The NRA eventually backed a substitute proposal that would have expanded background checks. The bill extended the requirement, which affected only licensed firearm dealers, to individuals selling their personally-owned weapons at gun shows.
But in return for closing the loophole, the NRA-backed bill shortened the time for completing background checks to 24 hours. That led to the death of the bill, with opponents saying the 24-hour deadline would drastically weaken the checks.
The Washington Post Fact Checker wrote last year that the NRA’s background check proposal was so limited that many control advocates concluded it was a "sham."
LaPierre’s testimony came up again last year amid the gun control debate that unfolded after shootings at Sandy Hook Elementary School in Newton, Conn. that killed 26.
In a January 2013 interview, CNN Anchor Anderson Cooper read LaPierre’s testimony and asked Sandy Froman, an NRA board member, whether the group had changed its mind on background checks.
"Yes, the NRA has changed its position, and the reason it changed its position is because the system doesn’t work. The (National Instant Criminal Background Check) system is not working now. We have to get that working before we can add any more checks to that system. It’s already overburdened," Froman said. "Let’s get it working. Let’s make sure that the 23 states that aren’t reporting the names of people who are mentally ill and have violent tendencies, let’s get those reported and into the system and then we can take a look."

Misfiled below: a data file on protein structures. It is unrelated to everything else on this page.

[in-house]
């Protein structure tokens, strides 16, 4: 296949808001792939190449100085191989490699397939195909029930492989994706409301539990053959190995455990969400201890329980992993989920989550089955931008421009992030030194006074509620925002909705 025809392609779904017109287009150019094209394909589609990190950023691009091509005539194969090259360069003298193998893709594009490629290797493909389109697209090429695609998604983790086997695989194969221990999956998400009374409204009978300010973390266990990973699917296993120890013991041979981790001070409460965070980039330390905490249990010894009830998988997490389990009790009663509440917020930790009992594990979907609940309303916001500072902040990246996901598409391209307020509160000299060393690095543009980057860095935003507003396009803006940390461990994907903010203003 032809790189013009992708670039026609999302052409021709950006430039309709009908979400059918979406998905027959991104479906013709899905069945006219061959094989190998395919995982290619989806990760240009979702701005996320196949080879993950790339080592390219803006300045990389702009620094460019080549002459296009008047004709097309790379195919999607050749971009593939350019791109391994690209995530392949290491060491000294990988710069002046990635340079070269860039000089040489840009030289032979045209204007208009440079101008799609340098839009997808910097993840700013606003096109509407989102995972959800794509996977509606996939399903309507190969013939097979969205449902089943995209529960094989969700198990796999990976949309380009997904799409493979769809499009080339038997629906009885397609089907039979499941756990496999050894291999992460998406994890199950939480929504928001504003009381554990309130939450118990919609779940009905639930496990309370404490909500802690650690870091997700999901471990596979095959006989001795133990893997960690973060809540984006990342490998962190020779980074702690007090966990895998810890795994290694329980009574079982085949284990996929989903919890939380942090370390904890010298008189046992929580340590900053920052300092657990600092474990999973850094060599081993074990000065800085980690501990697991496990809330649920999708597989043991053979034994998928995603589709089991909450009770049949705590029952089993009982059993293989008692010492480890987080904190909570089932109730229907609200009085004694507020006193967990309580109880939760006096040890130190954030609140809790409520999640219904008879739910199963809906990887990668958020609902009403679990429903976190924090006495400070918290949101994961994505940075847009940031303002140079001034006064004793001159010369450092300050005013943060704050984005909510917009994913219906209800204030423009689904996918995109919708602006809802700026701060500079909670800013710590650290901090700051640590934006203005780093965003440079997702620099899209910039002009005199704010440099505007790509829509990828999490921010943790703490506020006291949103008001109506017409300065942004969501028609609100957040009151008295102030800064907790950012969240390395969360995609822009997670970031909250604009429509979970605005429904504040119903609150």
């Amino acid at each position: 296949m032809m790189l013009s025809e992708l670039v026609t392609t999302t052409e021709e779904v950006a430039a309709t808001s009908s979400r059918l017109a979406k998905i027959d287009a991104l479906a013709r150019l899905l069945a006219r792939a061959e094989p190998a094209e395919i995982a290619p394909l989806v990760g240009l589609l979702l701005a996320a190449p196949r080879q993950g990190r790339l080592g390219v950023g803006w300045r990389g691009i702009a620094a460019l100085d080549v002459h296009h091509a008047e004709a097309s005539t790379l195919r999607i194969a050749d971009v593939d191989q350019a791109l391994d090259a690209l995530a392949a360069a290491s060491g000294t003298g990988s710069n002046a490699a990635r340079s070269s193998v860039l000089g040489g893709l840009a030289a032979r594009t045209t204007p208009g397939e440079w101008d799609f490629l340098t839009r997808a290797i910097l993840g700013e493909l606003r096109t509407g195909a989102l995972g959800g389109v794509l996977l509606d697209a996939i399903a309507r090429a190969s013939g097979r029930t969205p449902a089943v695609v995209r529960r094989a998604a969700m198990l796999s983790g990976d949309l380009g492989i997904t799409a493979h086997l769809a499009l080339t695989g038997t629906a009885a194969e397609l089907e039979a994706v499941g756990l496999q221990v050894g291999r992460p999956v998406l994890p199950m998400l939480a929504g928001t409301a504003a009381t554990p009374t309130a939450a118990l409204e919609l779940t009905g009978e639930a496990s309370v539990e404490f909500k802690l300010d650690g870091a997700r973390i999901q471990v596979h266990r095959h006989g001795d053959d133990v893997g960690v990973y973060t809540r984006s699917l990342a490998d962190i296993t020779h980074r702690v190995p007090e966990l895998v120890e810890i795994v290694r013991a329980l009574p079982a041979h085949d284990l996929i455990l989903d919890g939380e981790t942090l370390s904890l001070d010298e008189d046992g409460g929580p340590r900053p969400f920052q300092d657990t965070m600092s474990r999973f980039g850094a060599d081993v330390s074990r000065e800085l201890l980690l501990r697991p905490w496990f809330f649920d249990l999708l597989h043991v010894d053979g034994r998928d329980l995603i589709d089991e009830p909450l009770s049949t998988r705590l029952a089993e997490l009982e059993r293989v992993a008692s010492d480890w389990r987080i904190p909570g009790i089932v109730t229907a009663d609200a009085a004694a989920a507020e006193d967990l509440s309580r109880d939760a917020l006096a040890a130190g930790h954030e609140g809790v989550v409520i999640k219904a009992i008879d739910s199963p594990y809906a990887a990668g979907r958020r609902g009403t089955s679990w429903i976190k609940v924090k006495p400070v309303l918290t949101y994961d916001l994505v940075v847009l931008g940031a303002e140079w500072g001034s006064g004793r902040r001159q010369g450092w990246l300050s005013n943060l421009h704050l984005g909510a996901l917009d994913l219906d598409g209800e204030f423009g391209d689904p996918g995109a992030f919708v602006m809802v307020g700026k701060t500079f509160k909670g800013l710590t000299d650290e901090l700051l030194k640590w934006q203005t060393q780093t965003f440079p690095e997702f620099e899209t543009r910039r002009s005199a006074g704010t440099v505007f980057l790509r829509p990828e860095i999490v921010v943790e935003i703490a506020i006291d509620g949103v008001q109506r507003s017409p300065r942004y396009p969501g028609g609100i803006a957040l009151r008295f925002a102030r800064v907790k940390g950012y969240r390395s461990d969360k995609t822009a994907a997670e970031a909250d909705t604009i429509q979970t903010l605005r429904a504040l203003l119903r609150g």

Murphy said the NRA once supported background checks.
It’s correct that LaPierre, the group’s executive director, did testify after the 1999 Columbine tragedy that the NRA supported "mandatory instant criminal background checks for every sale."
But Murphy’s version of that event is rosy. There were caveats to LaPierre’s statement and many gun control advocates later that year would accuse the NRA of scuttling legislation to expand background tests.
So Murphy’s statement is accurate, but needs more information. We rate it Mostly True.
Kathleen Murphy for Delegate website accessed Nov. 18, 2014.
Interview with Morgan Finkelstein, spokeswoman for the Democratic Party of Virginia, Nov. 19, 2014.
Email from Morgan Finkelstein, Nov. 19, 2014.
PolitiFact, "Michael Bloomberg: NRA used to support more background checks," March 26, 2014.
PolitiFact, "Barack Obama says ‘the NRA used to support expanded background checks,’" April 18, 2013.
PolitiFact, "Sen Joe Manchin says 1999’s NRA supported expanded background checks," July 1, 2013.
FactCheck.org, "Biden revises NRA history on background checks," April 12, 2013.
The Washington Post Fact Checker, "History lesson: The NRA’s ‘support’ for expanded background checks," April 19, 2013.
CNN, "NRA: Background checks don’t work," Feb. 1, 2013.
The Huffington Post, "NRA supported universal background checks after Columbine massacre," Jan 31, 2014.
The Washington Post, "House votes to weaken Senate gun show checks," June 18, 1999.